He was arrested in 1555 on charges of having cast horoscopes for Queen Mary and Princess Elizabeth. And this was not the only charges and slanders brought against Dee, all of which he would be cleared of, and he eventually became advisor to Elizabeth when she took the throne.
However, his influence at court was lost when he fell out of favor, and he spent many years wandering Europe while continuing to publish his works on the occult and alchemy.
(1560s – 1603)
When the prince abbott of the German town Fulda returned from exile he ordered a massive witch hunt. Like Alice Kyteler, Bien had been married several times and had inherited from at least two of those husbands.
Unfortunately, Merga was one of over two hundred executed for witccraft, despite her pregnancy. At the time of her arrest, Merga had been married for many years to her current husband, who professed her innocence of the charges.
However, it was that very pregnancy, and confessions that were likely obtained through torture that led to Bien being burned at the sake.
The Pendle Witches
(? – 1612)
The Lancashire Witch Trials are among the best documented witch trials of the seventeenth century. Among the trials that took place at the Lancaster Assizes were those of the Samlesbury and Pendle witches.
In the case of the Pendle witches, twelve women living in the vicinity of Pendle Hill were accused of witchcraft. Many of whom had refused to attend church and take Communion, which was considered crime at the time.
Other charges leveled against the women included the murder of ten people by witchcraft, and ten of them were convicted. The unfortunate part of the trials is that many of them women became convinced of their own guilt, or gave testimony against each other.
Gowdie’s confessed to witchcraft in 1662. Before her arrest, she was a cottar’s wife from Auldearn, in the Scottish Highlands. Although not much else is known about her life, her confession is one of the most comprehensive to have been obtained without torture.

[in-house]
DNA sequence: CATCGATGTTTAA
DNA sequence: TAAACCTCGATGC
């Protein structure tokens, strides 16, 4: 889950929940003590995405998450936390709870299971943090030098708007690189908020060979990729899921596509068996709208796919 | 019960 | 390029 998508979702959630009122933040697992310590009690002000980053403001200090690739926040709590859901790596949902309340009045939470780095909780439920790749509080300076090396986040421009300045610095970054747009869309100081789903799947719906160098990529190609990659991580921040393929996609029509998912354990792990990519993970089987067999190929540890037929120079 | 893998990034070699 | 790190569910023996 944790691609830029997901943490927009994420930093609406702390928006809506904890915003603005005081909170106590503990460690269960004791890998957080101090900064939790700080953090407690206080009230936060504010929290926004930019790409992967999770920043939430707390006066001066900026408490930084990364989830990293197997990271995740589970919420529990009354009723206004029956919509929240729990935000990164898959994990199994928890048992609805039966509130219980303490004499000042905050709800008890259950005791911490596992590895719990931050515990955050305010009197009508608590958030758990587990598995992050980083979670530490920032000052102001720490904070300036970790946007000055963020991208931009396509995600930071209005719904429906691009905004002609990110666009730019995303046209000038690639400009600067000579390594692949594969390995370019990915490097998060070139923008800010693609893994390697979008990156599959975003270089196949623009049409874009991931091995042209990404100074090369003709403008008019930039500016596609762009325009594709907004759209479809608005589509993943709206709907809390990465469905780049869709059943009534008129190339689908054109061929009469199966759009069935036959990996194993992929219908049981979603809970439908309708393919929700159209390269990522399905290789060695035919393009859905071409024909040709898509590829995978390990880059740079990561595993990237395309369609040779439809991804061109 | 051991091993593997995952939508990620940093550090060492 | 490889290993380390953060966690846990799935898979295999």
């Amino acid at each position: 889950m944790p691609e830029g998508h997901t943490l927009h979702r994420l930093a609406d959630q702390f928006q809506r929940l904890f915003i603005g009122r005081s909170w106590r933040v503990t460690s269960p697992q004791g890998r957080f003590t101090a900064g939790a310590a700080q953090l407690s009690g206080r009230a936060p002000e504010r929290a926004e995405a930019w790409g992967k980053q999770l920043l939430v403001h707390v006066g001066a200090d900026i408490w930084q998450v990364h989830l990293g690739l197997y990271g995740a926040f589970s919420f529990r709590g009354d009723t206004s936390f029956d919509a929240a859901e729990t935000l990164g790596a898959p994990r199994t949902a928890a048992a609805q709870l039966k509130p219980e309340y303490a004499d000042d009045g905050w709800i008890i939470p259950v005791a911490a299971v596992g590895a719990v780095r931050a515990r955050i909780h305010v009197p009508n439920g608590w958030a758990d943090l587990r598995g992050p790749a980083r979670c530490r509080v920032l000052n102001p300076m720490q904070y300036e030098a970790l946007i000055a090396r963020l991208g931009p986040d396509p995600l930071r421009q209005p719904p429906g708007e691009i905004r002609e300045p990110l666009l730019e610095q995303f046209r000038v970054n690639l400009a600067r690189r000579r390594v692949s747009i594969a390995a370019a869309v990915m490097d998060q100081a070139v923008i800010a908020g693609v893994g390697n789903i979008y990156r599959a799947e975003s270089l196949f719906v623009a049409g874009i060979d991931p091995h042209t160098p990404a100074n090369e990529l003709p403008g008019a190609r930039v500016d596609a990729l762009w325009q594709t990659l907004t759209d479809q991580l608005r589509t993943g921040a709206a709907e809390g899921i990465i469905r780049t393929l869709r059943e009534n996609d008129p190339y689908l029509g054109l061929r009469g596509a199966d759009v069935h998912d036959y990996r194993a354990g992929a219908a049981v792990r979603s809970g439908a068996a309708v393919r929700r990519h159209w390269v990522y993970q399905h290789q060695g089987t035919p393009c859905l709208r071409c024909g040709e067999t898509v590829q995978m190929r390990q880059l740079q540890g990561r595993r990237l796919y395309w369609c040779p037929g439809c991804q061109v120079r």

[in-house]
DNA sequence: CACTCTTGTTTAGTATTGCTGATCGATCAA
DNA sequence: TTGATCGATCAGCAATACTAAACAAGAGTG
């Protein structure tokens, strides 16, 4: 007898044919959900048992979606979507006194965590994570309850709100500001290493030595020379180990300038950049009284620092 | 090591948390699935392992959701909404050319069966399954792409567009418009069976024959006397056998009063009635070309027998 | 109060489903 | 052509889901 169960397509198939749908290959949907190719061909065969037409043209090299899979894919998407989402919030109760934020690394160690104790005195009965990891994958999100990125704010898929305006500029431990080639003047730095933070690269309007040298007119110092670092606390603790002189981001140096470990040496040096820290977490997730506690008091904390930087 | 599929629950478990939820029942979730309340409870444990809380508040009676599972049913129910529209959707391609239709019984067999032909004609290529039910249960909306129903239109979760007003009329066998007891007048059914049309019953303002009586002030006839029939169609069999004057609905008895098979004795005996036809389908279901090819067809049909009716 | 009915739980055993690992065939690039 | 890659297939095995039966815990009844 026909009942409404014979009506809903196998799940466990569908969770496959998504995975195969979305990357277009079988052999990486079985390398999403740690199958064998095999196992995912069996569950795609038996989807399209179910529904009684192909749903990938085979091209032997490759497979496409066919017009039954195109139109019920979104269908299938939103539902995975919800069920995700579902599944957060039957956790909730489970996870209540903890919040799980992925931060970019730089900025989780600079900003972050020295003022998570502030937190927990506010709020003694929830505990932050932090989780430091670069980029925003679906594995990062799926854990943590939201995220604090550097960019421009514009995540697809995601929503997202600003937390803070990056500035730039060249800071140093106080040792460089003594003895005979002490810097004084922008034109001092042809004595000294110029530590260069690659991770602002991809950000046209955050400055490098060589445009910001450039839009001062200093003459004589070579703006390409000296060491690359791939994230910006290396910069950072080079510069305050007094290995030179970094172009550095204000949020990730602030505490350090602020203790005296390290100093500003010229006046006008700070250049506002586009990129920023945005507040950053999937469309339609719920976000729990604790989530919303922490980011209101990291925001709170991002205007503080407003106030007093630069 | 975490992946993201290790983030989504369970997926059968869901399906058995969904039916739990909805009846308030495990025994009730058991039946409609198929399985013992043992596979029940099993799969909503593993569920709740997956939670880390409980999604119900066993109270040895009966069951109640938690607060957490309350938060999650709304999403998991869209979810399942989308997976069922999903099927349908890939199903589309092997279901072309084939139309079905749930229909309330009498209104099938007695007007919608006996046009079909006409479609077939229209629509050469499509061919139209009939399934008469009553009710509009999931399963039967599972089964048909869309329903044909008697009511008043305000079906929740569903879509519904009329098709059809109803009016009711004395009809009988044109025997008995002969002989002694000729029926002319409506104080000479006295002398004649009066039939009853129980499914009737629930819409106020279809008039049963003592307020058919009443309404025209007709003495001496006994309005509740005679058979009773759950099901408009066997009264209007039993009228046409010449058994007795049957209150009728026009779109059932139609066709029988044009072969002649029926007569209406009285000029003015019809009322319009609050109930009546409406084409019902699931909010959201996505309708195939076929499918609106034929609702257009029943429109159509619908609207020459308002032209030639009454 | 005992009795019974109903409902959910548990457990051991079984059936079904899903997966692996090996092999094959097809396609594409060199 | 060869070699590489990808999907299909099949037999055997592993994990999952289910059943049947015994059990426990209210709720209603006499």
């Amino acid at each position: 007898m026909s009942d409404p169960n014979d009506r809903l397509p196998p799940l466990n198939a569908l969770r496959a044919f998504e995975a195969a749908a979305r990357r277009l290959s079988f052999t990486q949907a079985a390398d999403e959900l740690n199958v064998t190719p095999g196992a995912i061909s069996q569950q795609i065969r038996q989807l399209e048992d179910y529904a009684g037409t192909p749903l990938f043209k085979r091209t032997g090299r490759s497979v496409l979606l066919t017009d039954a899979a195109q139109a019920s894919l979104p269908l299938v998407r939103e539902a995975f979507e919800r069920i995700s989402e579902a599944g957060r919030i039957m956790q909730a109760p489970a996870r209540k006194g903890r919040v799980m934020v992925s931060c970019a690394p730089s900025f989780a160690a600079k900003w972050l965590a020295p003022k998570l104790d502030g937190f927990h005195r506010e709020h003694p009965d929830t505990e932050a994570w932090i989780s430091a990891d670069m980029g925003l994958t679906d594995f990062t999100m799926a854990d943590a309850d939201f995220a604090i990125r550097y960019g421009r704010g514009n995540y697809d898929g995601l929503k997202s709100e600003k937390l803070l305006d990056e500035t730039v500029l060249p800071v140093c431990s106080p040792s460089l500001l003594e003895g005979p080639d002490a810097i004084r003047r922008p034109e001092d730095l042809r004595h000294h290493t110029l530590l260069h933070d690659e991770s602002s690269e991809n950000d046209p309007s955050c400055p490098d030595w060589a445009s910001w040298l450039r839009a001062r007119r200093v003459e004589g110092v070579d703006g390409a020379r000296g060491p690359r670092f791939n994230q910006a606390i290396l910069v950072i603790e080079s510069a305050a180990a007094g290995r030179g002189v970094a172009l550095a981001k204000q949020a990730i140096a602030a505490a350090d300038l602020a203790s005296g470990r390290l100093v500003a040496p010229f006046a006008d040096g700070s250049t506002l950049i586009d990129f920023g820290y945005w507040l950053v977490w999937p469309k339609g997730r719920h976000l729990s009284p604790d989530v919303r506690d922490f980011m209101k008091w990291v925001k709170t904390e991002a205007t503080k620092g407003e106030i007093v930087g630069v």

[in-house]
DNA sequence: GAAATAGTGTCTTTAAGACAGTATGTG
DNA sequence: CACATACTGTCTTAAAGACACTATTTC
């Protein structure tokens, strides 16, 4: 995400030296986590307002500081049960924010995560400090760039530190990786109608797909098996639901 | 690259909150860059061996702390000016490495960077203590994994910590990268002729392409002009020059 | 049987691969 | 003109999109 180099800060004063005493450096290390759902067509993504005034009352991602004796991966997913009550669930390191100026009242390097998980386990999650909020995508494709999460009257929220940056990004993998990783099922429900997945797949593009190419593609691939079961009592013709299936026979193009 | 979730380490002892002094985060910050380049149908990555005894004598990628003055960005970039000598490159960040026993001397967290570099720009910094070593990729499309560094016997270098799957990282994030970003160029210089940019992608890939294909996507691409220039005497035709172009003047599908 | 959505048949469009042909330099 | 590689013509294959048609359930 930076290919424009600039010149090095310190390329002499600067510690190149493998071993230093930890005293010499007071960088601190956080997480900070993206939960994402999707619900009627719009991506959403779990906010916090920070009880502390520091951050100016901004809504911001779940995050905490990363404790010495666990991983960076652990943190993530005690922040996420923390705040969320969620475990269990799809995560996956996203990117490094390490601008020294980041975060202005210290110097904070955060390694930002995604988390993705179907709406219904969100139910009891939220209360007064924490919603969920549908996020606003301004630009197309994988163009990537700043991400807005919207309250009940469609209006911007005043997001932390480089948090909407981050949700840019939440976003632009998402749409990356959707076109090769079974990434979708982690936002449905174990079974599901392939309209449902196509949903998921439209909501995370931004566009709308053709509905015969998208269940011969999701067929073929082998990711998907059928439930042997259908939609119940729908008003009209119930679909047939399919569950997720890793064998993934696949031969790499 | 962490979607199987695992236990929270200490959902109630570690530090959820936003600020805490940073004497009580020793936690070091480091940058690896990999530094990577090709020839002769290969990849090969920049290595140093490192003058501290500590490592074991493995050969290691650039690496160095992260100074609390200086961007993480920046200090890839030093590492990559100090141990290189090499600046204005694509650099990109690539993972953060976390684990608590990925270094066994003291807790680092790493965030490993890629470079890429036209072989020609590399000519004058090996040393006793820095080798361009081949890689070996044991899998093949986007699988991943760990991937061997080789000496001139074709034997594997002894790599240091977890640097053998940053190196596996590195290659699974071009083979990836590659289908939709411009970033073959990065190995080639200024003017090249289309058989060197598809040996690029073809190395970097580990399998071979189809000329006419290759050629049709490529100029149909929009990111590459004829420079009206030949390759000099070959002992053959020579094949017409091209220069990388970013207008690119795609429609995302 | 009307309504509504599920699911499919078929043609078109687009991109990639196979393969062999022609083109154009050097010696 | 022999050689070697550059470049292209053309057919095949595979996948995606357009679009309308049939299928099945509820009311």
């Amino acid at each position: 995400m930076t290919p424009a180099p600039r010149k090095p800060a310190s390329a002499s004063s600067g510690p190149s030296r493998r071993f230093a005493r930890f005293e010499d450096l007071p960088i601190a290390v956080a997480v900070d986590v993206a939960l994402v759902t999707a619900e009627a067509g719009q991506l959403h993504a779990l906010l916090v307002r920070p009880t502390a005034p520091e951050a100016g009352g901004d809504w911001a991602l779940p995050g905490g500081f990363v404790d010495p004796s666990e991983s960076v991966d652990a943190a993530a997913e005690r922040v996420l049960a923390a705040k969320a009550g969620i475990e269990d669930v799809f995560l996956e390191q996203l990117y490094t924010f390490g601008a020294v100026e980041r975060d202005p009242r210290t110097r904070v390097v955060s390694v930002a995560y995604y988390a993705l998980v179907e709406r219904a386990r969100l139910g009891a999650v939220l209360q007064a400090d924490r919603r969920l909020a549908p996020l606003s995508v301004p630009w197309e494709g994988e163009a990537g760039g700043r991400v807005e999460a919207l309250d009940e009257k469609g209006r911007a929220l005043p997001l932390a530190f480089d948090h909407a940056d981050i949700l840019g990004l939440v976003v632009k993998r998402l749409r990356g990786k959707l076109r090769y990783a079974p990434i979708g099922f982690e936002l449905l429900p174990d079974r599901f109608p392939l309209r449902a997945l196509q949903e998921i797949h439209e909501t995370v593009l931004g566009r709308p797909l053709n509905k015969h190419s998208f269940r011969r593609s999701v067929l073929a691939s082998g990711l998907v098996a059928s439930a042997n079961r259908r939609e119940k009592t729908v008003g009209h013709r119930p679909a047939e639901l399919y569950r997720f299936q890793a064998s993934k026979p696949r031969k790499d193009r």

During her confessions, Gowdie would outline the activities of her coven, claim to have hosted the Queen of Fairies, and more. In all those confessions form one of the most complete accounts of folklore on European witchcraft of the time.
(1632 – 1692)
Bridget Bishop was accused and tried for witchcraft at the start of the Salem Witch Trials. She was the first to be tried by jury, and was hung on Gallow Hill near Salem.
What makes this case stand out among all the others is that Bishop was accused of having bewitched other women, and that much of the evidence given against her was from ‘spectral evidence’. This form of evidence came from those who claimed to see apparitions of the one they accused of afflicting them.
There were also those of her accusers at the trial that would be struck down when she looked at them, and only her touch revived them. But despite all these things, many suspect that it was the lies she told in court that really condemned her.
(1875 – 1947)
Possibly one of the most famous of modern occultists, Crowley was also known as a poet, novelist and painter. But it’s his more colorful names that earn his place on this list. Crowley called himself ‘The Beast’ while the tabloids came to call him ‘The Wickedest Man In The World’.
Having been raised in a Catholic family, Crowley broke with the church during his college years, and devoted himself to the study of mysticism and occultism. During his lifetime he would travel extensively, study alchemy, mysticism, and expand his practices of magic into sexual magics.
He would also partake of recreational drugs, obtain positions in several occult groups, and claim to have been contacted by a supernatural entity called Aiwass. This claim and the texts that he wrote based on those supposed conversations would form the foundation of Thelema, which he continued to build on throughout his lifetime.
Did I Miss Any Witches/Warlocks?
That’s been my round-up of witches through history. I’ll admit that I looked through a very large list, before picking my list. That means I had to leave several names out.
Who do you think should have made the cut?
Drop your names, and some details about that them into the comments, below.
Who Else Is Dropping In?
“31 Days of Halloween” is a collaborative effort, and I really couldn’t put out 31 posts in 31 days without help.
While I’ve personally filled many of the slots for the event, I also have some amazing guest posts, from some wonderful folks.
Want to see what else is happening?